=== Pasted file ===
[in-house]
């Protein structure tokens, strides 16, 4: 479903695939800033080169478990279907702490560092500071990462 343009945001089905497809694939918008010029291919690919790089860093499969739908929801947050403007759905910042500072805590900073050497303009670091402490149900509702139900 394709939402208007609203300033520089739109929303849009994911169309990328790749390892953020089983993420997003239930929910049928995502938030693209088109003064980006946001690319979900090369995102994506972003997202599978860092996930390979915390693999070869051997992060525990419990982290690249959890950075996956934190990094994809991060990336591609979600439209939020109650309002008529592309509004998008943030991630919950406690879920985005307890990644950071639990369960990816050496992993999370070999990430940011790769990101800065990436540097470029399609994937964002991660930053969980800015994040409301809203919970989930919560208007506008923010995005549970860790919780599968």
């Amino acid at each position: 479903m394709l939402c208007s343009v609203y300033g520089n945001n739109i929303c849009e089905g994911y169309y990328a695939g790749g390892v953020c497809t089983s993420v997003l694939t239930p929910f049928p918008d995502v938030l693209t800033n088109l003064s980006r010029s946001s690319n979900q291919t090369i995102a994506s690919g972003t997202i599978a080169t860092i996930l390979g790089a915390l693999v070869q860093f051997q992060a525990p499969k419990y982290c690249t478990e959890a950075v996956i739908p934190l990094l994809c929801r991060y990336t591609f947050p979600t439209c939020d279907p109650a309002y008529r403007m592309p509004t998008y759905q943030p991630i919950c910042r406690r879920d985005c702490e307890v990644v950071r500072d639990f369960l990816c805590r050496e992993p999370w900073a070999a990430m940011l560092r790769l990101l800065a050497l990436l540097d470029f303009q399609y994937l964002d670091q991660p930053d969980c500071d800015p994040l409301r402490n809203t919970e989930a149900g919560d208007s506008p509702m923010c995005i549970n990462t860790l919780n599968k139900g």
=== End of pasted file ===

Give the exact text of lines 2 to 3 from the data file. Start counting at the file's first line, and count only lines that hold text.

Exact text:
């Protein structure tokens, strides 16, 4: 479903695939800033080169478990279907702490560092500071990462 343009945001089905497809694939918008010029291919690919790089860093499969739908929801947050403007759905910042500072805590900073050497303009670091402490149900509702139900 394709939402208007609203300033520089739109929303849009994911169309990328790749390892953020089983993420997003239930929910049928995502938030693209088109003064980006946001690319979900090369995102994506972003997202599978860092996930390979915390693999070869051997992060525990419990982290690249959890950075996956934190990094994809991060990336591609979600439209939020109650309002008529592309509004998008943030991630919950406690879920985005307890990644950071639990369960990816050496992993999370070999990430940011790769990101800065990436540097470029399609994937964002991660930053969980800015994040409301809203919970989930919560208007506008923010995005549970860790919780599968």
């Amino acid at each position: 479903m394709l939402c208007s343009v609203y300033g520089n945001n739109i929303c849009e089905g994911y169309y990328a695939g790749g390892v953020c497809t089983s993420v997003l694939t239930p929910f049928p918008d995502v938030l693209t800033n088109l003064s980006r010029s946001s690319n979900q291919t090369i995102a994506s690919g972003t997202i599978a080169t860092i996930l390979g790089a915390l693999v070869q860093f051997q992060a525990p499969k419990y982290c690249t478990e959890a950075v996956i739908p934190l990094l994809c929801r991060y990336t591609f947050p979600t439209c939020d279907p109650a309002y008529r403007m592309p509004t998008y759905q943030p991630i919950c910042r406690r879920d985005c702490e307890v990644v950071r500072d639990f369960l990816c805590r050496e992993p999370w900073a070999a990430m940011l560092r790769l990101l800065a050497l990436l540097d470029f303009q399609y994937l964002d670091q991660p930053d969980c500071d800015p994040l409301r402490n809203t919970e989930a149900g919560d208007s506008p509702m923010c995005i549970n990462t860790l919780n599968k139900g």